The main reasons for getting frequent blood tests early on are:
-the allopurinol starting dose is low so as to minimize the damage in case you don’t tolerate it well but in case your system does handle it well, you’ll want to increase that dose quicker than every 6 weeks in order to minimize the length and severity of the numerous gout attacks people often get after starting allopurinol
-if on the other hand it turns out you do not tolerate allopurinol well, you will want to try an alternative before the side effects turn your system into a mess
It often doesn’t take many weeks for clear clues to show in blood tests.
As to spinach in the purine list you found, it sounds about right. Spinach is only high in purines relative to the amount of protein and energy it contains.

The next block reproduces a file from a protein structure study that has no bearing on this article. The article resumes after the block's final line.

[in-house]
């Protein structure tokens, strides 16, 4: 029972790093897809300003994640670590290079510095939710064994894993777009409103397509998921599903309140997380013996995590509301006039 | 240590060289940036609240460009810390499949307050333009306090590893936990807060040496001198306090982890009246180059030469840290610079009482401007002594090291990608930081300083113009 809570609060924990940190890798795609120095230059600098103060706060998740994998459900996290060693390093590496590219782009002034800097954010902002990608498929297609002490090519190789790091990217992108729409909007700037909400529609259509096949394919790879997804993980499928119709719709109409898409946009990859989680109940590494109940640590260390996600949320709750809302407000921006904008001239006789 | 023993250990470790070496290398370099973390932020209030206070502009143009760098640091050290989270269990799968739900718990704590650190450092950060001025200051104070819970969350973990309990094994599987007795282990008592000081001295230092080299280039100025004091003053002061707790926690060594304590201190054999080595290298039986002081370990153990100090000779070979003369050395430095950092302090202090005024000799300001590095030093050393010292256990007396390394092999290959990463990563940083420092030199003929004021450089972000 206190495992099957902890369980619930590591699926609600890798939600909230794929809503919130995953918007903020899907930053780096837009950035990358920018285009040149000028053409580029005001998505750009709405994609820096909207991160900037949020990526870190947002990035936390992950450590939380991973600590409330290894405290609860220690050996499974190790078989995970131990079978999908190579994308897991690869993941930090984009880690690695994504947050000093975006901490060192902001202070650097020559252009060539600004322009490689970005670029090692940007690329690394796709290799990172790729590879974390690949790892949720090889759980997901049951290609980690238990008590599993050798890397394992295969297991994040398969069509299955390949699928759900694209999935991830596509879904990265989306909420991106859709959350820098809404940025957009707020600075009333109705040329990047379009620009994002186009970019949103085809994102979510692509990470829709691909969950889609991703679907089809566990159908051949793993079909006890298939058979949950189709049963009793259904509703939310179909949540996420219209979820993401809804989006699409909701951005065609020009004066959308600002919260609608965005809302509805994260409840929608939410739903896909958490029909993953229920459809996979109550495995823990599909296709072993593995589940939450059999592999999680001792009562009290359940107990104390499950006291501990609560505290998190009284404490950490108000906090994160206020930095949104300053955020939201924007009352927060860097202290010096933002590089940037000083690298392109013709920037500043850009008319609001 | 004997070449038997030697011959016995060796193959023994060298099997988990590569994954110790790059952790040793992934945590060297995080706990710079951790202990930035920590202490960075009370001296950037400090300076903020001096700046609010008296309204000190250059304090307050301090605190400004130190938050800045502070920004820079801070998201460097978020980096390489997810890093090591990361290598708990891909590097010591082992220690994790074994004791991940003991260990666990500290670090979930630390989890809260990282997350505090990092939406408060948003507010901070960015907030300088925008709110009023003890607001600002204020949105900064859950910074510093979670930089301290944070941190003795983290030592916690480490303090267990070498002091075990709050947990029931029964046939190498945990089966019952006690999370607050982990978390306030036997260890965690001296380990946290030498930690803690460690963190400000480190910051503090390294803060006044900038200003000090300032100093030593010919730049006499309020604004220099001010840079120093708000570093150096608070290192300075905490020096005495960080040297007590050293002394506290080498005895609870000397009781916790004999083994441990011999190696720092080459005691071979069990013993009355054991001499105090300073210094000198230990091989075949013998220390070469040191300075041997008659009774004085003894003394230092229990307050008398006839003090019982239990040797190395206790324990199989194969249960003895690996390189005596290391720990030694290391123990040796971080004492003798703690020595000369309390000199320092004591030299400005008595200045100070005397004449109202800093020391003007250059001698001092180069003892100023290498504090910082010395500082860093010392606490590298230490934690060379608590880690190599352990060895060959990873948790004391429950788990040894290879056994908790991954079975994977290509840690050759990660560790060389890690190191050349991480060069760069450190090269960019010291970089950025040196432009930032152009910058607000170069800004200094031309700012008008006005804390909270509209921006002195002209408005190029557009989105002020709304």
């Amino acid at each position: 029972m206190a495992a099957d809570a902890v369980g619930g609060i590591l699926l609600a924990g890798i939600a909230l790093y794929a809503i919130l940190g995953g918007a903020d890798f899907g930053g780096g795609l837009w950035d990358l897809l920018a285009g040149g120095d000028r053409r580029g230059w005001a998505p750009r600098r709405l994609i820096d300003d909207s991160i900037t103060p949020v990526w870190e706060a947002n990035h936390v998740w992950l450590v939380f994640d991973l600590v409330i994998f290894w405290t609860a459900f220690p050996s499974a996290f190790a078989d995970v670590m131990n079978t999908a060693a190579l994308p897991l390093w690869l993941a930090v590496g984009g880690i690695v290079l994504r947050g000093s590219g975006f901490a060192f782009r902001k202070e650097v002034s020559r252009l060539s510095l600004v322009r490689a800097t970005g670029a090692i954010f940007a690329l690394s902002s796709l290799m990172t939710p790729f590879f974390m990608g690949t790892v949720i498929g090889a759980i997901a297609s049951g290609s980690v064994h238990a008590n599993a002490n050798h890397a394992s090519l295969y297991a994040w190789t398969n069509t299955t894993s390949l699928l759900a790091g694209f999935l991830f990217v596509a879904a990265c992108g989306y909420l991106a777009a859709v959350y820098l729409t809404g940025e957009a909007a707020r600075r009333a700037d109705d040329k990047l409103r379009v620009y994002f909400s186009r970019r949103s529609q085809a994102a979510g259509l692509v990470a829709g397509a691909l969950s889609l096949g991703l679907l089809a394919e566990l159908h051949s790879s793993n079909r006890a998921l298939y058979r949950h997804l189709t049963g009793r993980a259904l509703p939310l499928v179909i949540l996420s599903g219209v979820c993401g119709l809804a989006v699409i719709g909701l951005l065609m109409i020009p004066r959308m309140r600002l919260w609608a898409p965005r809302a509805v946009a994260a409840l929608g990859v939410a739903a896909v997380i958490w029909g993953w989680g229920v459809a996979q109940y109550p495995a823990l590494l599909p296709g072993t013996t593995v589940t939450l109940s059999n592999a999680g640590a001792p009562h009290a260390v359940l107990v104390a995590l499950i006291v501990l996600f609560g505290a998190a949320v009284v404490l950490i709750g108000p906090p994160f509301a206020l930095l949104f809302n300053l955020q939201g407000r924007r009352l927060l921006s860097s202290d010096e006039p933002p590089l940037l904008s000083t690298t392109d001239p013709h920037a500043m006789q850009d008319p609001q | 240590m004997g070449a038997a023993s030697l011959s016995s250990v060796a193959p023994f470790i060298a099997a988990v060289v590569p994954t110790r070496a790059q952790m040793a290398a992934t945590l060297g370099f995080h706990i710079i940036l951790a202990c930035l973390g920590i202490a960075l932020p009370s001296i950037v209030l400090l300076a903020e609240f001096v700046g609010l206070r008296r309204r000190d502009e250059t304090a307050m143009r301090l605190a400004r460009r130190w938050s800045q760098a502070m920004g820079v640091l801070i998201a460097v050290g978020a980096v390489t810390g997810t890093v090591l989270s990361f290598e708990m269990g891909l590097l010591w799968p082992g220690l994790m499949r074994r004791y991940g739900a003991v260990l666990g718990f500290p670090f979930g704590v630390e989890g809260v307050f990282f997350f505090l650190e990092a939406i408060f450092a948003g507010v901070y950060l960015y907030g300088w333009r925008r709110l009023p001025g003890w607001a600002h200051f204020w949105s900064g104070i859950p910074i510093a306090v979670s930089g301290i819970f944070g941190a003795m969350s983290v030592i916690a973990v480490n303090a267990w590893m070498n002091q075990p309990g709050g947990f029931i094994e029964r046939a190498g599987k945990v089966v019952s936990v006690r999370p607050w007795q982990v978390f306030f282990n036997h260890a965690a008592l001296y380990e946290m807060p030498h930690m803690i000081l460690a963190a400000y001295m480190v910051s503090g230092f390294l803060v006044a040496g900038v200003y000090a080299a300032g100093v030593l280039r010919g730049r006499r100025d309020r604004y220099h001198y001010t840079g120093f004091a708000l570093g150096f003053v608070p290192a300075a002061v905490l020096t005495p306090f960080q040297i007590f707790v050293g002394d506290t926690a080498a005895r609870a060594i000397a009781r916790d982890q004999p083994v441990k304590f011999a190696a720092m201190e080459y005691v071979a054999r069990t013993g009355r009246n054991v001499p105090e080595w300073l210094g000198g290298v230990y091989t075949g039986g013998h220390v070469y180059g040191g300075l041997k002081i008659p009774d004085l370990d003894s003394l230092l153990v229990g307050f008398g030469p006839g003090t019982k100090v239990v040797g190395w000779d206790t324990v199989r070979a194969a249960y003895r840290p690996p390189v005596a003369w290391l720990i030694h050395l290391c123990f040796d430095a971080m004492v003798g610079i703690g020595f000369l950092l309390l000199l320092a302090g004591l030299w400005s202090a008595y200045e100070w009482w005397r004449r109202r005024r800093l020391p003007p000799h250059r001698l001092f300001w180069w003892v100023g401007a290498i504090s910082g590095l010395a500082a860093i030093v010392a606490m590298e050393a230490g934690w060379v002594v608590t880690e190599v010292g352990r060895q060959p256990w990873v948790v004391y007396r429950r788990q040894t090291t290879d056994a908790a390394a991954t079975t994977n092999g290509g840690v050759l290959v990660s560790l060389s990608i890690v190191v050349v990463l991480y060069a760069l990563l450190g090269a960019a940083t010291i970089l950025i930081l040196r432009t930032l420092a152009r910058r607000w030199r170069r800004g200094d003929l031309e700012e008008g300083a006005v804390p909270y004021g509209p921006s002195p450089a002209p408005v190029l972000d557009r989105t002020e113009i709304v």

Such lists shouldn’t be used a list of “good” or “bad” foods but as a guide to how much of any food you can eat before it might become a problem in terms of purines. And the amount of purine in the most nutritive foods shouldn’t be compared without adjustment to the amount in the least nutritive foods. Else there would be a way to make anything into a low-purine food: simply add water.
That said, there are issues with the purine list you linked to. There are several types of purines which have a different effect on the body. Most plants do not have the worst purine type. For instance your list might lead you to conclude that soy beans are slightly worse than chicken in terms of purines while they are actually much better.
Unfortunately, I don’t know any comprehensive list of foods which breaks down the purines by type.